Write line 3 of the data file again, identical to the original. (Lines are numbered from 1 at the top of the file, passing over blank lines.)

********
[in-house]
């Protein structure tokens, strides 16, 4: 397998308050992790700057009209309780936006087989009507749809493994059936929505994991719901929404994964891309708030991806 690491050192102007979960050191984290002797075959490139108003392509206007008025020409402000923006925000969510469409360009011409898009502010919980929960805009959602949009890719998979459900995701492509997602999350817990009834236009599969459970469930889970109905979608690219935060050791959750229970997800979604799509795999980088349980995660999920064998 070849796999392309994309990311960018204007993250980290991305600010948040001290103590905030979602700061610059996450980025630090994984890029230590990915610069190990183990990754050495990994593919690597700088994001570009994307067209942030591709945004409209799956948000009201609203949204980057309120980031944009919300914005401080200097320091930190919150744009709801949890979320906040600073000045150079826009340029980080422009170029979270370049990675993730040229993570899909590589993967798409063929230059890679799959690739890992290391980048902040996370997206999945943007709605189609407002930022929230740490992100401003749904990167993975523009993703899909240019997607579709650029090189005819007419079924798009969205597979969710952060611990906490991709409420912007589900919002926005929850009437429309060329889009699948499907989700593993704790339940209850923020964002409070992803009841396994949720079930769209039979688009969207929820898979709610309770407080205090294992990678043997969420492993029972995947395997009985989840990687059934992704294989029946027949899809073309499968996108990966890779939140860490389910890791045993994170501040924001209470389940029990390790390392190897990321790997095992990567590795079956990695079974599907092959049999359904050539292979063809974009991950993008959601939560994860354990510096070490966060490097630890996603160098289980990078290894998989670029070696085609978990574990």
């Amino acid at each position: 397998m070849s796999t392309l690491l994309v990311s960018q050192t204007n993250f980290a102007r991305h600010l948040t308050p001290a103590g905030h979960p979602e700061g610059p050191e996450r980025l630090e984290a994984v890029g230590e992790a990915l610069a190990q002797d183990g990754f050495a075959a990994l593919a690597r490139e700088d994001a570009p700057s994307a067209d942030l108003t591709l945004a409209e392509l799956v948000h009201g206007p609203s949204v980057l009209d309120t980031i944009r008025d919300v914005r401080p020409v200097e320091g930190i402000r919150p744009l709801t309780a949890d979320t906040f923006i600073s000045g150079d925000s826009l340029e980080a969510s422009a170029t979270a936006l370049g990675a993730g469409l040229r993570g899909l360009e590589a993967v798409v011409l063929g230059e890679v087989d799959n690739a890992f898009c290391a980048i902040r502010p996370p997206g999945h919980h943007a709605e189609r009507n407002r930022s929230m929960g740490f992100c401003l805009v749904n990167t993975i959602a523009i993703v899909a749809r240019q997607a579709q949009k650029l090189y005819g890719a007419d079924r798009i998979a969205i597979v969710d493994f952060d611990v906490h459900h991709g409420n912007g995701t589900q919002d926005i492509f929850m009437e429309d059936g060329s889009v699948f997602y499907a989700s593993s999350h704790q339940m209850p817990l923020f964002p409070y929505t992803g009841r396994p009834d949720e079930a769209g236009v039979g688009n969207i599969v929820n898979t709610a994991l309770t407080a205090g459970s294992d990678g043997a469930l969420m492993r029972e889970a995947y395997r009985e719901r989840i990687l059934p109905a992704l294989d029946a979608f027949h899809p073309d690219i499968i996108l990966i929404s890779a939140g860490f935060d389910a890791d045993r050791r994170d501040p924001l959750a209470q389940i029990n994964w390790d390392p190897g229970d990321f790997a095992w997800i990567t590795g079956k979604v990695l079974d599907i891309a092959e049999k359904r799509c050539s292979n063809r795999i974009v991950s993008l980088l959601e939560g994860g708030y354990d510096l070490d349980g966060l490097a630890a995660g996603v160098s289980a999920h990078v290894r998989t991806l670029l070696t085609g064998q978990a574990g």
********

């Amino acid at each position: 397998m070849s796999t392309l690491l994309v990311s960018q050192t204007n993250f980290a102007r991305h600010l948040t308050p001290a103590g905030h979960p979602e700061g610059p050191e996450r980025l630090e984290a994984v890029g230590e992790a990915l610069a190990q002797d183990g990754f050495a075959a990994l593919a690597r490139e700088d994001a570009p700057s994307a067209d942030l108003t591709l945004a409209e392509l799956v948000h009201g206007p609203s949204v980057l009209d309120t980031i944009r008025d919300v914005r401080p020409v200097e320091g930190i402000r919150p744009l709801t309780a949890d979320t906040f923006i600073s000045g150079d925000s826009l340029e980080a969510s422009a170029t979270a936006l370049g990675a993730g469409l040229r993570g899909l360009e590589a993967v798409v011409l063929g230059e890679v087989d799959n690739a890992f898009c290391a980048i902040r502010p996370p997206g999945h919980h943007a709605e189609r009507n407002r930022s929230m929960g740490f992100c401003l805009v749904n990167t993975i959602a523009i993703v899909a749809r240019q997607a579709q949009k650029l090189y005819g890719a007419d079924r798009i998979a969205i597979v969710d493994f952060d611990v906490h459900h991709g409420n912007g995701t589900q919002d926005i492509f929850m009437e429309d059936g060329s889009v699948f997602y499907a989700s593993s999350h704790q339940m209850p817990l923020f964002p409070y929505t992803g009841r396994p009834d949720e079930a769209g236009v039979g688009n969207i599969v929820n898979t709610a994991l309770t407080a205090g459970s294992d990678g043997a469930l969420m492993r029972e889970a995947y395997r009985e719901r989840i990687l059934p109905a992704l294989d029946a979608f027949h899809p073309d690219i499968i996108l990966i929404s890779a939140g860490f935060d389910a890791d045993r050791r994170d501040p924001l959750a209470q389940i029990n994964w390790d390392p190897g229970d990321f790997a095992w997800i990567t590795g079956k979604v990695l079974d599907i891309a092959e049999k359904r799509c050539s292979n063809r795999i974009v991950s993008l980088l959601e939560g994860g708030y354990d510096l070490d349980g966060l490097a630890a995660g996603v160098s289980a999920h990078v290894r998989t991806l670029l070696t085609g064998q978990a574990g």